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Re: [ontolog-forum] memory loss

To: ontolog-forum@xxxxxxxxxxxxxxxx
From: Randall R Schulz <rschulz@xxxxxxxxx>
Date: Sun, 11 Oct 2009 11:28:57 -0700
Message-id: <200910111128.58147.rschulz@xxxxxxxxx>
On Sunday October 11 2009, Paola Di Maio wrote:
> Ravi
> as humans, we err, and as societies, we err in corresponding orders
> of magnitude (there is an opposing argument to collective
> intelligence, which is collective stupidity)
> I am always surprised what humanity has managed to achieve (the
> actual), especially when we compare it to what we manage
> not to achieve (the potential). Amazing to see how far we got, given
> the inherent limitations of our human nature    (01)

The relatively small minority of people with the cognitive abilities and 
proclivities to do science and engineering are enough to move the human 
race forward. With their contributions in circulation, exploitation of 
novel developments is easy and never requires anything like the depth 
of understanding required to realize any given bit of technology (with 
its attendant scientific underpinnings). This is why we have so many 
nasty "side-effects" and "unintended consequences" from our use of 
technology—'cause those who make decisions about using the technologies 
do so with scant understanding of what accompanies those technologies 
and are almost always primarily motivated by their desire to accumulate 
wealth with little regard for other predictable outcomes.    (02)

And, to be honest, even the genuine experts do not and cannot predict 
all of the consequences of a given technology (let alone combinations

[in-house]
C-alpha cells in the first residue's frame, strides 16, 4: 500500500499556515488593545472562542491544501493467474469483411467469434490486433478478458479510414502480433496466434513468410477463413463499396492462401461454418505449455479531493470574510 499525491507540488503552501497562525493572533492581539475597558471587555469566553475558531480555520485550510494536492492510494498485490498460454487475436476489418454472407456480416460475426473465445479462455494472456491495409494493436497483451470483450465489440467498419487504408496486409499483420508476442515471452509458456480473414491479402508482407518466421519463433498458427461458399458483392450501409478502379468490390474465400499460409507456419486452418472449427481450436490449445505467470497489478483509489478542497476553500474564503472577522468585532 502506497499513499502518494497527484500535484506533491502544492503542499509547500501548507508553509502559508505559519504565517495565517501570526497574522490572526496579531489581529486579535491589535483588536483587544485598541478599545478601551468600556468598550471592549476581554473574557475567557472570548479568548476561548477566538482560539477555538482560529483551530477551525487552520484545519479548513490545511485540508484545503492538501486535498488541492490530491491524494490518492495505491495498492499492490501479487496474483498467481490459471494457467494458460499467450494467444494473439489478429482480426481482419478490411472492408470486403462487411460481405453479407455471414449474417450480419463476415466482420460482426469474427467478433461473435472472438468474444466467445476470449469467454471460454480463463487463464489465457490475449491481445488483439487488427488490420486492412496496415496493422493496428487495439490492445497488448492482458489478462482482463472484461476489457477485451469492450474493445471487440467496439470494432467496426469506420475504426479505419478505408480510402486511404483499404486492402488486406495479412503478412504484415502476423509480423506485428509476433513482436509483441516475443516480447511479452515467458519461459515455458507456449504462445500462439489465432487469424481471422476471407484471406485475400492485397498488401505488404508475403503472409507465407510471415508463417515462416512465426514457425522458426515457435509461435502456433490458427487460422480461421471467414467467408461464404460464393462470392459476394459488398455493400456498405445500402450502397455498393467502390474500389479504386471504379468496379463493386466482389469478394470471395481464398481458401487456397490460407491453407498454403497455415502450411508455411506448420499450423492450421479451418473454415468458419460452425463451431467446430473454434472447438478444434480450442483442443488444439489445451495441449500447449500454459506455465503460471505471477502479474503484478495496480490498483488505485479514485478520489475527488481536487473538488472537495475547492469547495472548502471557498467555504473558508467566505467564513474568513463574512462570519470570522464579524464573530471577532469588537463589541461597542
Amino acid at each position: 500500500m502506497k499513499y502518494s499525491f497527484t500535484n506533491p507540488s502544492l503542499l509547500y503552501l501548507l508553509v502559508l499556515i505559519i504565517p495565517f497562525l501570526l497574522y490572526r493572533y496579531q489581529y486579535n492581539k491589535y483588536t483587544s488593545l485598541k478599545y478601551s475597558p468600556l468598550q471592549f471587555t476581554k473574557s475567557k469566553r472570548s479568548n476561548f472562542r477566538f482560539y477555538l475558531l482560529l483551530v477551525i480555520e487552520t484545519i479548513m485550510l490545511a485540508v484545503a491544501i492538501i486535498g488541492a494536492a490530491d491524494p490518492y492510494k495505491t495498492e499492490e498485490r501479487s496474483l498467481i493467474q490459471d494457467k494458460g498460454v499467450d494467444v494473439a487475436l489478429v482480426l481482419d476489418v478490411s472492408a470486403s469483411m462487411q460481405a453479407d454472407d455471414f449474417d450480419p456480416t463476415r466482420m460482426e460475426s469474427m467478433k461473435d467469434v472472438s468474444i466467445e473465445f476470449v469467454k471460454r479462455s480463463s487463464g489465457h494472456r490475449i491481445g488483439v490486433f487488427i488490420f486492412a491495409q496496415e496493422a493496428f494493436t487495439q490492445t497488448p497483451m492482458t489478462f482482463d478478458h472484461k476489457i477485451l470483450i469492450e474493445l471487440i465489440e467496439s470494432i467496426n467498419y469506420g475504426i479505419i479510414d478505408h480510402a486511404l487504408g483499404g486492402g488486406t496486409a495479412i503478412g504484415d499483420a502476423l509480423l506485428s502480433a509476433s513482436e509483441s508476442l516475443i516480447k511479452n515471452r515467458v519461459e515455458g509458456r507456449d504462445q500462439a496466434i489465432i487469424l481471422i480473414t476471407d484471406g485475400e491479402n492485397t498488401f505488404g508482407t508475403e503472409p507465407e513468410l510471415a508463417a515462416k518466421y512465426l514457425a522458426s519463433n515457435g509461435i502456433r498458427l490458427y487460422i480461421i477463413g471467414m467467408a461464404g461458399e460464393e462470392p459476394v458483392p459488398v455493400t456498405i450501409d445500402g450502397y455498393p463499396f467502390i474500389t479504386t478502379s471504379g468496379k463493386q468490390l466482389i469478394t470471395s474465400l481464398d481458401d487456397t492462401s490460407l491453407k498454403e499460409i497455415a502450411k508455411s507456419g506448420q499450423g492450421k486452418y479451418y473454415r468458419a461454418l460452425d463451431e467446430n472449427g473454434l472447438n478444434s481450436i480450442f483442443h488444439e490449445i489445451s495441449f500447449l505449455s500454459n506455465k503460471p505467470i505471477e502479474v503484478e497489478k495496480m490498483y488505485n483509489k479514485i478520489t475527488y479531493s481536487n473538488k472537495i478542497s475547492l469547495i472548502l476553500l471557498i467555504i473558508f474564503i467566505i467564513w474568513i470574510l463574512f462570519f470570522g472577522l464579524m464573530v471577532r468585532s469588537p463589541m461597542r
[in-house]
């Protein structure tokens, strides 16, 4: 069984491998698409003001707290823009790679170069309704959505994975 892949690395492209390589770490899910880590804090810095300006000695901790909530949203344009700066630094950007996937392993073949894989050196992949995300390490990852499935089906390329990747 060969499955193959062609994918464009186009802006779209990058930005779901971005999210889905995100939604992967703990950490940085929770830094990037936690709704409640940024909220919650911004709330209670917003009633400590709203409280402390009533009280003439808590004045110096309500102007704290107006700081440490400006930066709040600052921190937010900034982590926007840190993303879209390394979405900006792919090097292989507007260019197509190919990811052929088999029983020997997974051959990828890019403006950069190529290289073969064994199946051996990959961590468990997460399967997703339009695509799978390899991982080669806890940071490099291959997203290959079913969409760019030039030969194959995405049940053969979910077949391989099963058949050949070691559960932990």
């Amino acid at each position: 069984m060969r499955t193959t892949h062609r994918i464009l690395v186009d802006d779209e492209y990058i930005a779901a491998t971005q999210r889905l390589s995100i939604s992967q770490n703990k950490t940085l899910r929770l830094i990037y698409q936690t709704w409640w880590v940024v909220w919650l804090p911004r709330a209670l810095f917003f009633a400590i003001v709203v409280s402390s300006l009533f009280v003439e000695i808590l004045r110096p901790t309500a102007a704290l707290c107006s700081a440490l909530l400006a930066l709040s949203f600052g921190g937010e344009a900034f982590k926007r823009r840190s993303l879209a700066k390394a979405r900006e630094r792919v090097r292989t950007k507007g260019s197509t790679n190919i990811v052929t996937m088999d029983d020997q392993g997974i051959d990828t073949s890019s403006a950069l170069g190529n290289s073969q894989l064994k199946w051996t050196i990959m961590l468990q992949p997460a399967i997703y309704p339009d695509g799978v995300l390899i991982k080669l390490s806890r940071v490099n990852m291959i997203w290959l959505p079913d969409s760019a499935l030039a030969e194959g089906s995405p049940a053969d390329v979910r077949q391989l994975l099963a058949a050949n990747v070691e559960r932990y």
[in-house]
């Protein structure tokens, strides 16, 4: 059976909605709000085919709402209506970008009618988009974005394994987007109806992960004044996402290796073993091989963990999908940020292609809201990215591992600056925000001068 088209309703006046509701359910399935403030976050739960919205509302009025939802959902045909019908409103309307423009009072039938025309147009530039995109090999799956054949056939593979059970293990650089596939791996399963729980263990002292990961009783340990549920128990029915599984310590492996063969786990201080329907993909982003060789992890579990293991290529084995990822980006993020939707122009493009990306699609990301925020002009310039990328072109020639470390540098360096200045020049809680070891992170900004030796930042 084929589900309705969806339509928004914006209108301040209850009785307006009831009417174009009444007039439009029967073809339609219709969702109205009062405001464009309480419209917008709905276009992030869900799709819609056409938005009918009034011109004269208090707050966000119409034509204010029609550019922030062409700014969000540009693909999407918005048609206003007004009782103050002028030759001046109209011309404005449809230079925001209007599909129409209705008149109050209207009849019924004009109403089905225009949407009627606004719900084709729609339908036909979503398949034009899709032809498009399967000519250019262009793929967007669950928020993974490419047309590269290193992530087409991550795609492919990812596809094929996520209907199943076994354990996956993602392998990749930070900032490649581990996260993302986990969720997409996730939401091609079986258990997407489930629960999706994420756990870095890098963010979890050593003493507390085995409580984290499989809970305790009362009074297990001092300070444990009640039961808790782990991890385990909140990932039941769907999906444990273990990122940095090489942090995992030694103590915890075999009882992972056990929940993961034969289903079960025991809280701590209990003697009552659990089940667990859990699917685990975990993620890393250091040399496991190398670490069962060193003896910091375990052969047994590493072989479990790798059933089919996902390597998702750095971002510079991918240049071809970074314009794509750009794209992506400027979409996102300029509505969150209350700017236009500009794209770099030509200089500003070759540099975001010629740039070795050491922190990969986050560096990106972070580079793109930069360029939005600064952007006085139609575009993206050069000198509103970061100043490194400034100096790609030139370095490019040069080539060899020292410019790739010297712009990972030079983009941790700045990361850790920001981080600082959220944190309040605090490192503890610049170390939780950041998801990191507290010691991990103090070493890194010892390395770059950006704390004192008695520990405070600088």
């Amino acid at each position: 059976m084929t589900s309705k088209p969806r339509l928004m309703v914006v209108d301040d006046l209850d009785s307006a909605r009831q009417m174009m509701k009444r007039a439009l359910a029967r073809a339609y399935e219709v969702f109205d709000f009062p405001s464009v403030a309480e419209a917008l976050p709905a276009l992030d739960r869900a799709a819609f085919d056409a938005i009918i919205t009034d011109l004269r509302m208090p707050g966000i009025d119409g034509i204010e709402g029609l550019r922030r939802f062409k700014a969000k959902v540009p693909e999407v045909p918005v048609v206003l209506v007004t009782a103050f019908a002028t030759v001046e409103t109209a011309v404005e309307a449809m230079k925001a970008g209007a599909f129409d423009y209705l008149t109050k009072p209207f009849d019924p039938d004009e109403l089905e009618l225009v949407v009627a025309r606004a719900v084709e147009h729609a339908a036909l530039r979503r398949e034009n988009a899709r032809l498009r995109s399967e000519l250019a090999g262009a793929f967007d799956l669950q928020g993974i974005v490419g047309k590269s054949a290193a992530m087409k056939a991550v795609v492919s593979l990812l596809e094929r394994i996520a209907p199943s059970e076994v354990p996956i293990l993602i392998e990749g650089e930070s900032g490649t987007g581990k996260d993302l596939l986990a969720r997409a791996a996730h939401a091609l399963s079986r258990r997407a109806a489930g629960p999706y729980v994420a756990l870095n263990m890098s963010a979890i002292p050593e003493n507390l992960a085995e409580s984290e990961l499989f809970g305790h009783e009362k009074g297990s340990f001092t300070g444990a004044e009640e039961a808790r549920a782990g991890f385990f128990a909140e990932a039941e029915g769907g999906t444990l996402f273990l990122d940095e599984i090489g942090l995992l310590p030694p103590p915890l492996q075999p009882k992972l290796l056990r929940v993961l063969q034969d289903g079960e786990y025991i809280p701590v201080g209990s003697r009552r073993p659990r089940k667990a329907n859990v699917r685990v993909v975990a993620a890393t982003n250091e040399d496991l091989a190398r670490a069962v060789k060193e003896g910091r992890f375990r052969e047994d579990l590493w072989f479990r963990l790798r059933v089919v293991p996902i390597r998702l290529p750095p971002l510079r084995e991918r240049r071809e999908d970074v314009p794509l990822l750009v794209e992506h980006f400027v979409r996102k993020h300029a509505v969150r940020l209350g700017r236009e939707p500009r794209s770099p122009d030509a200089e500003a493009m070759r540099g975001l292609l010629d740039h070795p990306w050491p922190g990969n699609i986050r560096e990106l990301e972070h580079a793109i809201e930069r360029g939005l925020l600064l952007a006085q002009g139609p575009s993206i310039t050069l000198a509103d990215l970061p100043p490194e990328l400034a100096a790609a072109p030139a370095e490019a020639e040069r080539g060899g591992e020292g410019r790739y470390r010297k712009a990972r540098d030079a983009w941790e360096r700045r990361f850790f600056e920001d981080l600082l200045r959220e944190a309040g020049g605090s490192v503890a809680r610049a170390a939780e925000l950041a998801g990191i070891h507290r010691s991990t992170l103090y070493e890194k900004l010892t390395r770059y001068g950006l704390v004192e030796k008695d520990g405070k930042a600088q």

or constellations of technologies), but when the unexpected occurs, 
they're still the ones who have to figure out what's going on but are 
not often the ones who are listened to in figuring out how to respond 
to these unforeseen and undesirable results.    (03)

> ...
> The web (okay, and Google)  is changing everything, including
> allowing this discussion, enabling us to make exponential progress in
> all areas of knowledge (cetainly in my case). For that alone,  I am
> perfectly happy and grateful.    (04)

Let's not overestimate Google's essential contribution to either the 
potential or current state of realization of networked information 
systems. Surely they're big, important players now, but it's largely 
incidental; a "right place at the right time with the right tool" kind 
of thing. That allowed them to jump ahead of their immediate 
predecessors and accumulate a lot of resources that fed their 
phenomenal growth, affording them the opportunity to explore so many 
fields well beyond Web indexing and search.    (05)

> >From here onwards we ll just have to work things out on a daily
> > basis. See what sticks....    (06)

That is not a new state of affairs!    (07)

> P    (08)

Randall Schulz    (09)

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